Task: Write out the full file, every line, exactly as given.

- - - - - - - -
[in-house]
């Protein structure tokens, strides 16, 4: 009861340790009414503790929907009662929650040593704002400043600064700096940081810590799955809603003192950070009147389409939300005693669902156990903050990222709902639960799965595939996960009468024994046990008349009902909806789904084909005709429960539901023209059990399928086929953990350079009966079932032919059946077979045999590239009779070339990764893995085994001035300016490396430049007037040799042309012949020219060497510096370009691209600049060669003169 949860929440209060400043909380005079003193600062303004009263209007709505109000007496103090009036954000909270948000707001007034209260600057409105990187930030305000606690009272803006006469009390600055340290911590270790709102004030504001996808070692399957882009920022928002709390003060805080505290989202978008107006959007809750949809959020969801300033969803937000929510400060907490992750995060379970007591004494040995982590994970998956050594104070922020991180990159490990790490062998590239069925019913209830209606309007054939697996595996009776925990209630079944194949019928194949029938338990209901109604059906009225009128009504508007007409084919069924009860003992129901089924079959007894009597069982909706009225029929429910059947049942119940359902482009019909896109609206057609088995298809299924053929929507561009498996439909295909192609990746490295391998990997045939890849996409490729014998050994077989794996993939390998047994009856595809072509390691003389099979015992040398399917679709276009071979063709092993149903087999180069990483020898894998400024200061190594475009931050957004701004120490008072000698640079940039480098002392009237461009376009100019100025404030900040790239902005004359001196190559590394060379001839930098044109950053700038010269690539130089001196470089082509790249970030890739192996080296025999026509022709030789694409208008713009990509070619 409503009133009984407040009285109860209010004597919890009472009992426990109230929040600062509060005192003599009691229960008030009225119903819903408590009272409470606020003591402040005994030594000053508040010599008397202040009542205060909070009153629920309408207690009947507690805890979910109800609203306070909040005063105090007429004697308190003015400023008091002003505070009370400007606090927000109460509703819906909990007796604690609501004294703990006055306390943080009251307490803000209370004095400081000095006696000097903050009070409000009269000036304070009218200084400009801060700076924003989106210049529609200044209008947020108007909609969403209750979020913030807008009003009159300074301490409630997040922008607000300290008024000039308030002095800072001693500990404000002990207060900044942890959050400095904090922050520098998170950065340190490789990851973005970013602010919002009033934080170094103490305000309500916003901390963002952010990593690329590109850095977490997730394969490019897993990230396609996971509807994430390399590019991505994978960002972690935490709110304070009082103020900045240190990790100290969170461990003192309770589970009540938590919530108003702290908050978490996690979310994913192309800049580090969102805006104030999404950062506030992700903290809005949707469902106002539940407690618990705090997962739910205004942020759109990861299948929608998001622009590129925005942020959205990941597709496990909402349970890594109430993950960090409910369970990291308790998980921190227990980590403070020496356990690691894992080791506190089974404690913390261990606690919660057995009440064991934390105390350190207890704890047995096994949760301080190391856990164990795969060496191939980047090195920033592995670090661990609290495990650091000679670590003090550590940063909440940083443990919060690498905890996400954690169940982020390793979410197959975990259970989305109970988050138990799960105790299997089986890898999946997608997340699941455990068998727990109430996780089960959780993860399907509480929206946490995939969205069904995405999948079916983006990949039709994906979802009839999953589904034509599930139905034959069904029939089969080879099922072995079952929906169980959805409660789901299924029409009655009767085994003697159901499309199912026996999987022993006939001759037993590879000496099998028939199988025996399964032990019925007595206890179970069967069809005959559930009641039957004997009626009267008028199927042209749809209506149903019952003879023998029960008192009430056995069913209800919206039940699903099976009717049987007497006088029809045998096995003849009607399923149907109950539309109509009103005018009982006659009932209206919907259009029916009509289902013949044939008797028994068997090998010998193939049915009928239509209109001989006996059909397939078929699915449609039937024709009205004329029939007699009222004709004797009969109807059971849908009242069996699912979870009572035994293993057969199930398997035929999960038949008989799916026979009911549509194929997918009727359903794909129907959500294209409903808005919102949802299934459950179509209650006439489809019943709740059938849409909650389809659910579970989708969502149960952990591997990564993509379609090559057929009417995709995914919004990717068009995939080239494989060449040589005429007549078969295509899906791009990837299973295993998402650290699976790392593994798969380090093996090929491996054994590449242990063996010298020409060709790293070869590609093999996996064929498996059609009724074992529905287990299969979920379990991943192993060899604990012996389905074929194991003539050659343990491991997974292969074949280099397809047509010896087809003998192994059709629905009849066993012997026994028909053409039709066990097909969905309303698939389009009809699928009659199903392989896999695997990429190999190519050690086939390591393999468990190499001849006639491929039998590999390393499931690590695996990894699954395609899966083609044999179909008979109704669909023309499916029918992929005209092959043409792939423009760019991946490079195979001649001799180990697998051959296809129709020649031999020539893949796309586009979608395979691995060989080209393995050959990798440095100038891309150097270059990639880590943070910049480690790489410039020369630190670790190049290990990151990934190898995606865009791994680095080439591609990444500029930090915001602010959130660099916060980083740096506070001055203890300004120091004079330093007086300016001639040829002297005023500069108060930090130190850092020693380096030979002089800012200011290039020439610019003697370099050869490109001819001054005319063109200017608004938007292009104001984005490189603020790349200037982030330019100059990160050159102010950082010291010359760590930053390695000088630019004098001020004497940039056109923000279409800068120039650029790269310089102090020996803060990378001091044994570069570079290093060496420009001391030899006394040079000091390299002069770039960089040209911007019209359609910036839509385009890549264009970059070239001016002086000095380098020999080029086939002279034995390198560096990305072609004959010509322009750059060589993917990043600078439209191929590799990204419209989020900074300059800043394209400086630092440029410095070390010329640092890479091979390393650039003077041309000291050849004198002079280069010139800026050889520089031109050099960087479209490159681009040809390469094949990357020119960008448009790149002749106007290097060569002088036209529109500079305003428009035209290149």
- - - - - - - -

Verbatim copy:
[in-house]
């Protein structure tokens, strides 16, 4: 009861340790009414503790929907009662929650040593704002400043600064700096940081810590799955809603003192950070009147389409939300005693669902156990903050990222709902639960799965595939996960009468024994046990008349009902909806789904084909005709429960539901023209059990399928086929953990350079009966079932032919059946077979045999590239009779070339990764893995085994001035300016490396430049007037040799042309012949020219060497510096370009691209600049060669003169 949860929440209060400043909380005079003193600062303004009263209007709505109000007496103090009036954000909270948000707001007034209260600057409105990187930030305000606690009272803006006469009390600055340290911590270790709102004030504001996808070692399957882009920022928002709390003060805080505290989202978008107006959007809750949809959020969801300033969803937000929510400060907490992750995060379970007591004494040995982590994970998956050594104070922020991180990159490990790490062998590239069925019913209830209606309007054939697996595996009776925990209630079944194949019928194949029938338990209901109604059906009225009128009504508007007409084919069924009860003992129901089924079959007894009597069982909706009225029929429910059947049942119940359902482009019909896109609206057609088995298809299924053929929507561009498996439909295909192609990746490295391998990997045939890849996409490729014998050994077989794996993939390998047994009856595809072509390691003389099979015992040398399917679709276009071979063709092993149903087999180069990483020898894998400024200061190594475009931050957004701004120490008072000698640079940039480098002392009237461009376009100019100025404030900040790239902005004359001196190559590394060379001839930098044109950053700038010269690539130089001196470089082509790249970030890739192996080296025999026509022709030789694409208008713009990509070619 409503009133009984407040009285109860209010004597919890009472009992426990109230929040600062509060005192003599009691229960008030009225119903819903408590009272409470606020003591402040005994030594000053508040010599008397202040009542205060909070009153629920309408207690009947507690805890979910109800609203306070909040005063105090007429004697308190003015400023008091002003505070009370400007606090927000109460509703819906909990007796604690609501004294703990006055306390943080009251307490803000209370004095400081000095006696000097903050009070409000009269000036304070009218200084400009801060700076924003989106210049529609200044209008947020108007909609969403209750979020913030807008009003009159300074301490409630997040922008607000300290008024000039308030002095800072001693500990404000002990207060900044942890959050400095904090922050520098998170950065340190490789990851973005970013602010919002009033934080170094103490305000309500916003901390963002952010990593690329590109850095977490997730394969490019897993990230396609996971509807994430390399590019991505994978960002972690935490709110304070009082103020900045240190990790100290969170461990003192309770589970009540938590919530108003702290908050978490996690979310994913192309800049580090969102805006104030999404950062506030992700903290809005949707469902106002539940407690618990705090997962739910205004942020759109990861299948929608998001622009590129925005942020959205990941597709496990909402349970890594109430993950960090409910369970990291308790998980921190227990980590403070020496356990690691894992080791506190089974404690913390261990606690919660057995009440064991934390105390350190207890704890047995096994949760301080190391856990164990795969060496191939980047090195920033592995670090661990609290495990650091000679670590003090550590940063909440940083443990919060690498905890996400954690169940982020390793979410197959975990259970989305109970988050138990799960105790299997089986890898999946997608997340699941455990068998727990109430996780089960959780993860399907509480929206946490995939969205069904995405999948079916983006990949039709994906979802009839999953589904034509599930139905034959069904029939089969080879099922072995079952929906169980959805409660789901299924029409009655009767085994003697159901499309199912026996999987022993006939001759037993590879000496099998028939199988025996399964032990019925007595206890179970069967069809005959559930009641039957004997009626009267008028199927042209749809209506149903019952003879023998029960008192009430056995069913209800919206039940699903099976009717049987007497006088029809045998096995003849009607399923149907109950539309109509009103005018009982006659009932209206919907259009029916009509289902013949044939008797028994068997090998010998193939049915009928239509209109001989006996059909397939078929699915449609039937024709009205004329029939007699009222004709004797009969109807059971849908009242069996699912979870009572035994293993057969199930398997035929999960038949008989799916026979009911549509194929997918009727359903794909129907959500294209409903808005919102949802299934459950179509209650006439489809019943709740059938849409909650389809659910579970989708969502149960952990591997990564993509379609090559057929009417995709995914919004990717068009995939080239494989060449040589005429007549078969295509899906791009990837299973295993998402650290699976790392593994798969380090093996090929491996054994590449242990063996010298020409060709790293070869590609093999996996064929498996059609009724074992529905287990299969979920379990991943192993060899604990012996389905074929194991003539050659343990491991997974292969074949280099397809047509010896087809003998192994059709629905009849066993012997026994028909053409039709066990097909969905309303698939389009009809699928009659199903392989896999695997990429190999190519050690086939390591393999468990190499001849006639491929039998590999390393499931690590695996990894699954395609899966083609044999179909008979109704669909023309499916029918992929005209092959043409792939423009760019991946490079195979001649001799180990697998051959296809129709020649031999020539893949796309586009979608395979691995060989080209393995050959990798440095100038891309150097270059990639880590943070910049480690790489410039020369630190670790190049290990990151990934190898995606865009791994680095080439591609990444500029930090915001602010959130660099916060980083740096506070001055203890300004120091004079330093007086300016001639040829002297005023500069108060930090130190850092020693380096030979002089800012200011290039020439610019003697370099050869490109001819001054005319063109200017608004938007292009104001984005490189603020790349200037982030330019100059990160050159102010950082010291010359760590930053390695000088630019004098001020004497940039056109923000279409800068120039650029790269310089102090020996803060990378001091044994570069570079290093060496420009001391030899006394040079000091390299002069770039960089040209911007019209359609910036839509385009890549264009970059070239001016002086000095380098020999080029086939002279034995390198560096990305072609004959010509322009750059060589993917990043600078439209191929590799990204419209989020900074300059800043394209400086630092440029410095070390010329640092890479091979390393650039003077041309000291050849004198002079280069010139800026050889520089031109050099960087479209490159681009040809390469094949990357020119960008448009790149002749106007290097060569002088036209529109500079305003428009035209290149």